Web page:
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The Betty White Interview (Page 1 of 2)

An Interview with Betty White

Betty WhiteYou can call Betty White by many recognizable names— Sue Ann Nivens, Rose Nyland, animal activist and now, leading advocate for senior eye health. Betty has become the spokesperson for “My Eye Health: In the Wink of an Eye,” a national campaign to educate Americans, in particular older ones, about age-related macular degeneration, also called AMD, and the importance of early detection and treatment. AMD is the leading cause of blindness in Americans over age 60.

About 15 million Americans — almost one in four over the age of 50 -- have AMD which may severely impact the ability to read, watch TV, drive or even recognize faces of family and friends. Editor-In-Chief Gary Barg sits down for an in-depth conversation with this legendary actress and dedicated advocate and Dr. Carmen A. Puliafito, Chairman of The University of Miami’s Bascom Palmer Eye Institute.

GARY BARG: A very important issue that caregivers are dealing with is age-related macular degeneration as it is the leading cause of blindness in people over 60. Can you tell me what it is exactly?

DR. PULIAFITO: Macular degeneration is a major public health issue for us now with so many seniors that are out there. There are two forms of macular degeneration – the dry form and the more serious wet form of AMD. What happens is the central part of your vision can be affected, the part of vision that you use to read, to recognize faces, to drive a car. And if you have the symptoms of blurry vision or wavy vision and you’re a senior, it may not be a cataract, it may not be glaucoma, it may be new wet AMD. You need to see your ophthalmologist because we have some great new treatments for wet AMD that can preserve or even improve your vision. It’s also very important to have a routine eye examination to know that you have the early signs of AMD and Betty will tell you about the great way to screen yourself.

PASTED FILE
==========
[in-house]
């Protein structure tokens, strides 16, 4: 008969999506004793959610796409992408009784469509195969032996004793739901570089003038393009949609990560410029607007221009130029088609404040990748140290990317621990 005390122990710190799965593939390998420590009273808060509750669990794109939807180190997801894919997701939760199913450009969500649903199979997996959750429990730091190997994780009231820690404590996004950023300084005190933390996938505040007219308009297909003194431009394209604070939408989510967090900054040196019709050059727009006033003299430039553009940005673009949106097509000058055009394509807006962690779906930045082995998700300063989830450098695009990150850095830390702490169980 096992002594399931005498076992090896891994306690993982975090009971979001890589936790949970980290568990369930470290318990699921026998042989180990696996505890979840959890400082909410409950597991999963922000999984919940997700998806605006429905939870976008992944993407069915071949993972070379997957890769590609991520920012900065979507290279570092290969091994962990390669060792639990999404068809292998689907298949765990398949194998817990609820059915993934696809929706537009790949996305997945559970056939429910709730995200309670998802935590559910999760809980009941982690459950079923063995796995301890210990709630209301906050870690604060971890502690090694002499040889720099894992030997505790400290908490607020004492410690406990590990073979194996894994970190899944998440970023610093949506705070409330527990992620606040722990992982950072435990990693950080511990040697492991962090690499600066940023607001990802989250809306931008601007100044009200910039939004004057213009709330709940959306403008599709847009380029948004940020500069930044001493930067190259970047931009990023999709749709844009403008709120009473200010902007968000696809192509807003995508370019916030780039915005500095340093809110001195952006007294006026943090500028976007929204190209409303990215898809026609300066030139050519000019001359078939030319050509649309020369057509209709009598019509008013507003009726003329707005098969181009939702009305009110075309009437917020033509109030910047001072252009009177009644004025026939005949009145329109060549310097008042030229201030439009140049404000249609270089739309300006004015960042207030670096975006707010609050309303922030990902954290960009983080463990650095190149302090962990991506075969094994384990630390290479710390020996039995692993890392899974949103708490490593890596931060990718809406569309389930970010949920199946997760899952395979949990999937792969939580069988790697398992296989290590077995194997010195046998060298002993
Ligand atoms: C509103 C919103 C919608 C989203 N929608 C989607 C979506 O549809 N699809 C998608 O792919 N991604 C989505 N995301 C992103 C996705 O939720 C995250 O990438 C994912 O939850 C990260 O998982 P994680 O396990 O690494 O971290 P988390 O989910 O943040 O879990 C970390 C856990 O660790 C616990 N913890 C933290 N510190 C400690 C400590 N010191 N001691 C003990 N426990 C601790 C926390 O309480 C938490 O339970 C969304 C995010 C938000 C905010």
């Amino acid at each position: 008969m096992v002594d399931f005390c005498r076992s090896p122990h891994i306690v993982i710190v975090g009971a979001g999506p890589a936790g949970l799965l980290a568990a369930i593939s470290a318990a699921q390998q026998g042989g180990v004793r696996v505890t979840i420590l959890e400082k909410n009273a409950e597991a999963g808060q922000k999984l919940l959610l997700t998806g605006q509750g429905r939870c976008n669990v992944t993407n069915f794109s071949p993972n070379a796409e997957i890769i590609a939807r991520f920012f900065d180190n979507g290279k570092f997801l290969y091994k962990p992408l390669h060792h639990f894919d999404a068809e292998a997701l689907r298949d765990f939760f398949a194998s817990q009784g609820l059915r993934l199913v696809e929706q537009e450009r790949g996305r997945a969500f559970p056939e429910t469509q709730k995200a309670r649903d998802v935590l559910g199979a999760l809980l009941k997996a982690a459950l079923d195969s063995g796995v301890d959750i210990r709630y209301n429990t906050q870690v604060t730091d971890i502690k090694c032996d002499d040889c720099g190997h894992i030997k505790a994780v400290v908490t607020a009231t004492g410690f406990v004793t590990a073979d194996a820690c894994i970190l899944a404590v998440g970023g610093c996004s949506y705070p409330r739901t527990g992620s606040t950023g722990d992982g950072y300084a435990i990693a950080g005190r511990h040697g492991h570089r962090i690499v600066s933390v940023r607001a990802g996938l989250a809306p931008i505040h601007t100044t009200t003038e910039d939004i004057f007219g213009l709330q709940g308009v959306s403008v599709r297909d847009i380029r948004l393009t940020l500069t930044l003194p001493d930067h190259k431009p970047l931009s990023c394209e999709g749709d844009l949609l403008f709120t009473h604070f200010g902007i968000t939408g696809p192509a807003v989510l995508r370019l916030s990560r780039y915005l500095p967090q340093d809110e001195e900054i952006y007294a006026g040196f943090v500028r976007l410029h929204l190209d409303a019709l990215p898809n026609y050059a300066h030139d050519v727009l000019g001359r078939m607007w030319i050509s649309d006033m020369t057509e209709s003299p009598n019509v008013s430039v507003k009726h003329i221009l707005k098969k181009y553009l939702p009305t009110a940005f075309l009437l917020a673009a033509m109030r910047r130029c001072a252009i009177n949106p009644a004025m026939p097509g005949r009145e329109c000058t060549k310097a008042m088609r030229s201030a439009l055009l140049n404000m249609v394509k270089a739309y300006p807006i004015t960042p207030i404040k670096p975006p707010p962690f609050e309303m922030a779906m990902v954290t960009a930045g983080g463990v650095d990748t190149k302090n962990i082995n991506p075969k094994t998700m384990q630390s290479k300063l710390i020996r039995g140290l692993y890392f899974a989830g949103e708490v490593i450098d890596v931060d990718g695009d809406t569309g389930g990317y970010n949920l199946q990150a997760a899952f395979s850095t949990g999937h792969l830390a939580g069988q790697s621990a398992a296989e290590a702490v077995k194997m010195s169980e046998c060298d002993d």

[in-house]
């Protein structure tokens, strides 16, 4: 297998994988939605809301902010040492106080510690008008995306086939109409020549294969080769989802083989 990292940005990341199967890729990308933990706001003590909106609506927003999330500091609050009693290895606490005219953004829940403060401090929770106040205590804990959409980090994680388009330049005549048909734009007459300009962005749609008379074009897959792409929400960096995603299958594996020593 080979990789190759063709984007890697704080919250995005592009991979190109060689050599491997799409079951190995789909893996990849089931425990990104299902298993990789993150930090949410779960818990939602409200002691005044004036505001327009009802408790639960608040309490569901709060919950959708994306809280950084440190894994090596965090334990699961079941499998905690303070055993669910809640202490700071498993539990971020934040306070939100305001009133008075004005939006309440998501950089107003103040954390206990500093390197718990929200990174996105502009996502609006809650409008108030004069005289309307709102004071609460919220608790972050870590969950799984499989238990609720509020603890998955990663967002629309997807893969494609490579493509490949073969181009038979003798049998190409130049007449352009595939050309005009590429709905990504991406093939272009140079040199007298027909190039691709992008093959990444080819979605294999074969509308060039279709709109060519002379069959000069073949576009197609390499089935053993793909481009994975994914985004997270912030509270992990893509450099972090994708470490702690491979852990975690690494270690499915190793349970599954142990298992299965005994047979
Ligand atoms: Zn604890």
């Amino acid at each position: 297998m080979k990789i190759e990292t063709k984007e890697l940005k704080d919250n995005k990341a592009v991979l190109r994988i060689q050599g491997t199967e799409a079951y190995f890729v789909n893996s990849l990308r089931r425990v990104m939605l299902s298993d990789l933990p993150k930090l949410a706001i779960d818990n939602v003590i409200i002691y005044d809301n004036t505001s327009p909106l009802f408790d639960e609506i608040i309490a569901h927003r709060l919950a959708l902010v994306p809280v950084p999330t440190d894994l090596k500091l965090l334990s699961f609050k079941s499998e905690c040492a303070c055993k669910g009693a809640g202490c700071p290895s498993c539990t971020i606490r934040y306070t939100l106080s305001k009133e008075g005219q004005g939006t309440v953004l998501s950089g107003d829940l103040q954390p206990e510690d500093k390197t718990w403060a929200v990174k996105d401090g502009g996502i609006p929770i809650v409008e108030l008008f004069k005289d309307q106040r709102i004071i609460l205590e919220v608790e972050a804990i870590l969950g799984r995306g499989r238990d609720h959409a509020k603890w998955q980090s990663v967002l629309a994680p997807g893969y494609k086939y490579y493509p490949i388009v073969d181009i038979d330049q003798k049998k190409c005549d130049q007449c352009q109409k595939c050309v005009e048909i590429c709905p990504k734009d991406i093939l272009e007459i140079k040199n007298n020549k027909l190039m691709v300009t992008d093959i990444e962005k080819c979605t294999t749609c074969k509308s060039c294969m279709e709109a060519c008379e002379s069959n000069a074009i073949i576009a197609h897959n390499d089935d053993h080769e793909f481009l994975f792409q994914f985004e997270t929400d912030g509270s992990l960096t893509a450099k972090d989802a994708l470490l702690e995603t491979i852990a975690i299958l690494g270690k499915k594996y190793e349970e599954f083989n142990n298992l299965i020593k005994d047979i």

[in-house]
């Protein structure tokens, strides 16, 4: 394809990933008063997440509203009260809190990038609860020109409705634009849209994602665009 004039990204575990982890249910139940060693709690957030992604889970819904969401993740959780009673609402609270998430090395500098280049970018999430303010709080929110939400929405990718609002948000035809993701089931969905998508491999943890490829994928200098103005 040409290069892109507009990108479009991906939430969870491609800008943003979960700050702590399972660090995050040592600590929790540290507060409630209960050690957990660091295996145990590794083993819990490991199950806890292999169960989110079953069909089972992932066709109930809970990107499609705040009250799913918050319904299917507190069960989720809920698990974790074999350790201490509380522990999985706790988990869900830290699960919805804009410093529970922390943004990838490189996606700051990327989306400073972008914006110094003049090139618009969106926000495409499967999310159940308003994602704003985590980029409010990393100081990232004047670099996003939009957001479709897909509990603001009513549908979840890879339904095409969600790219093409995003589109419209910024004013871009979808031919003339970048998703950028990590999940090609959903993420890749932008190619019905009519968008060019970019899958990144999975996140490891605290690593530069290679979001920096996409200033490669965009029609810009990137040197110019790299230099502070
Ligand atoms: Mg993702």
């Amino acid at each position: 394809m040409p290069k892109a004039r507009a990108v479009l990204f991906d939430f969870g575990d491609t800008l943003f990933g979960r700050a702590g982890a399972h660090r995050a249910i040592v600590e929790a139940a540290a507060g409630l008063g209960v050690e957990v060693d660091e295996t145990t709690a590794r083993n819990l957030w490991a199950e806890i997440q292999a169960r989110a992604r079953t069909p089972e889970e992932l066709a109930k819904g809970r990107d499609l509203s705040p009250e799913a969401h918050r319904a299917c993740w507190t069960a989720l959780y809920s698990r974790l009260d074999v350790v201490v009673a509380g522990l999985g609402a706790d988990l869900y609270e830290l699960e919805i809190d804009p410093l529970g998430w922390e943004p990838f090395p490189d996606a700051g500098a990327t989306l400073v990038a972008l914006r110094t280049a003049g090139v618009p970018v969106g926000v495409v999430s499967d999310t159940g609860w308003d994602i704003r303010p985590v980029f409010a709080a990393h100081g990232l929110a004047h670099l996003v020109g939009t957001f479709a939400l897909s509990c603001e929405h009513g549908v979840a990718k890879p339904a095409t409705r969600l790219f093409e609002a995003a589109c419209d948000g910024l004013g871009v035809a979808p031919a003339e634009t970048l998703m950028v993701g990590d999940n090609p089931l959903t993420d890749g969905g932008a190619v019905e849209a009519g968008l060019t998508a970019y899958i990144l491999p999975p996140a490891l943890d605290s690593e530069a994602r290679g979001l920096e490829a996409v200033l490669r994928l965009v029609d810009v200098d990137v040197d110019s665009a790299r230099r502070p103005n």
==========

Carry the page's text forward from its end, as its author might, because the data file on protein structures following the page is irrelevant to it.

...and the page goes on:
BETTY WHITE: We’re having a whole campaign – a “My Eye Health Campaign”— for that very reason because so many don’t know what age-related macular degeneration is. They know about glaucoma, they know about other problems, but this is a mystery to them and we’re trying to spread the word that it’s something that’s the leading cause of blindness in people over 65.

GB: How would someone know for sure if they have AMD?

BW: You need to have an eye examination by your ophthalmologist to know for sure, but there’s a way you can even check yourself at home, which is a marvelous idea and it’s so important. A short time ago there was no such thing as any treatment; you just were stuck with it.

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